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Turtle Cove: Adjustment Day Has Arrived!

Corpus Christi, Flour Bluff, Front Page, Opinion/Editorial

Cameras in Turtle Cove

     First, the Turtle Cove neighbors voiced concerns about the crime in their area and too little police presence.  After several months of making calls, writing emails, setting up town hall meetings, and teaching neighbors to be on watch, needed changes started to happen.  Chief Markle saw to it that cameras and lights were installed in various places throughout the neighborhood to help deter criminal types from prowling the park and streets in Turtle Cove.   The neighbors praised these efforts on Facebook and Nextdoor, social media sites they used to connect with each other.  Residents in surrounding neighborhoods were impressed and a little jealous of all the attention that Turtle Cove was receiving and responded with comments, such as: “How did you get the cameras?”  “I wish we could get more patrol cars in our area.”  “Our neighborhood needs to get organized!” Citizenry in action was the rule of the day.  Then, the police showed up along with code enforcement officers to sweep the area and identify problems of all kinds, even at the homes of the very neighbors who requested this help.  Some of the Turtle Cove residents were outraged and accused the police of  retaliating against them for waging complaints.  Hm.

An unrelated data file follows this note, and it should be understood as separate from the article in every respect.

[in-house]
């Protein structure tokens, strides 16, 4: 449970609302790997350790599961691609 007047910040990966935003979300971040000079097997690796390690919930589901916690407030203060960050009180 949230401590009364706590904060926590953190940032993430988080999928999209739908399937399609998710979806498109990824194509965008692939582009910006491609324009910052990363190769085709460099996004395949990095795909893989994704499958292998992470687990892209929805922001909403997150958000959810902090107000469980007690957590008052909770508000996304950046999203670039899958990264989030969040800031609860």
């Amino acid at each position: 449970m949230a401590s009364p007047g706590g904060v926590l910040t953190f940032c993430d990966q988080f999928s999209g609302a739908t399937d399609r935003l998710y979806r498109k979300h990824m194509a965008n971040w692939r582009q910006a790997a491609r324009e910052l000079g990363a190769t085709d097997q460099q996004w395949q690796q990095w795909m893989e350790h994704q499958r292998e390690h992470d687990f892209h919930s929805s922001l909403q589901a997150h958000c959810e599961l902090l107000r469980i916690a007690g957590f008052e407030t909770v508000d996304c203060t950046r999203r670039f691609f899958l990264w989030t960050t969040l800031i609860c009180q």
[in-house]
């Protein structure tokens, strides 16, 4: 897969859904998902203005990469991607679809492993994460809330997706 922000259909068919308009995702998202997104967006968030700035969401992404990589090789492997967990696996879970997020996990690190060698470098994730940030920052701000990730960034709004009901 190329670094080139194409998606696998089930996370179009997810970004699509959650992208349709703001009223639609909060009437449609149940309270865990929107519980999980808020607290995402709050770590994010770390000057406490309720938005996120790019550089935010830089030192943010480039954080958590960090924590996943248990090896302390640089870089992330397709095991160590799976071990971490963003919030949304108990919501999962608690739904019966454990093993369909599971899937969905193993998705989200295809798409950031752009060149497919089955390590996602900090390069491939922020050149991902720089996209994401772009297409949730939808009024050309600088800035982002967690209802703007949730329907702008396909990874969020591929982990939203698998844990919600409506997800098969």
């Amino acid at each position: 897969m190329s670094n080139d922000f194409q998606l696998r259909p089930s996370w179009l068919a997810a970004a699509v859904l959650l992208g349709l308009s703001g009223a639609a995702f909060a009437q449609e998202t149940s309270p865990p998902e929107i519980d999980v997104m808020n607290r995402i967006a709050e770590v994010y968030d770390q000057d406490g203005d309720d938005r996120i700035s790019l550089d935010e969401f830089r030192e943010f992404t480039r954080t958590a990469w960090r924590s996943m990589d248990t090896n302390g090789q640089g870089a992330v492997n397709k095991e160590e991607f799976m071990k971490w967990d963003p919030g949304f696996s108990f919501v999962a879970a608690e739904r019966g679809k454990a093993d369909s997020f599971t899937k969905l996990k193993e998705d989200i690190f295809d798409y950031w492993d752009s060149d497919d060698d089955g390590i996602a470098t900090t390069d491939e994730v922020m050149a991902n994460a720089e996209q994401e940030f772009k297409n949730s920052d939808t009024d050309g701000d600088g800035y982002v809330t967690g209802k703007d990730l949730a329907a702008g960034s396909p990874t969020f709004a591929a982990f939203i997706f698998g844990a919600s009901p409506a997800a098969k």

Turtle Cove 6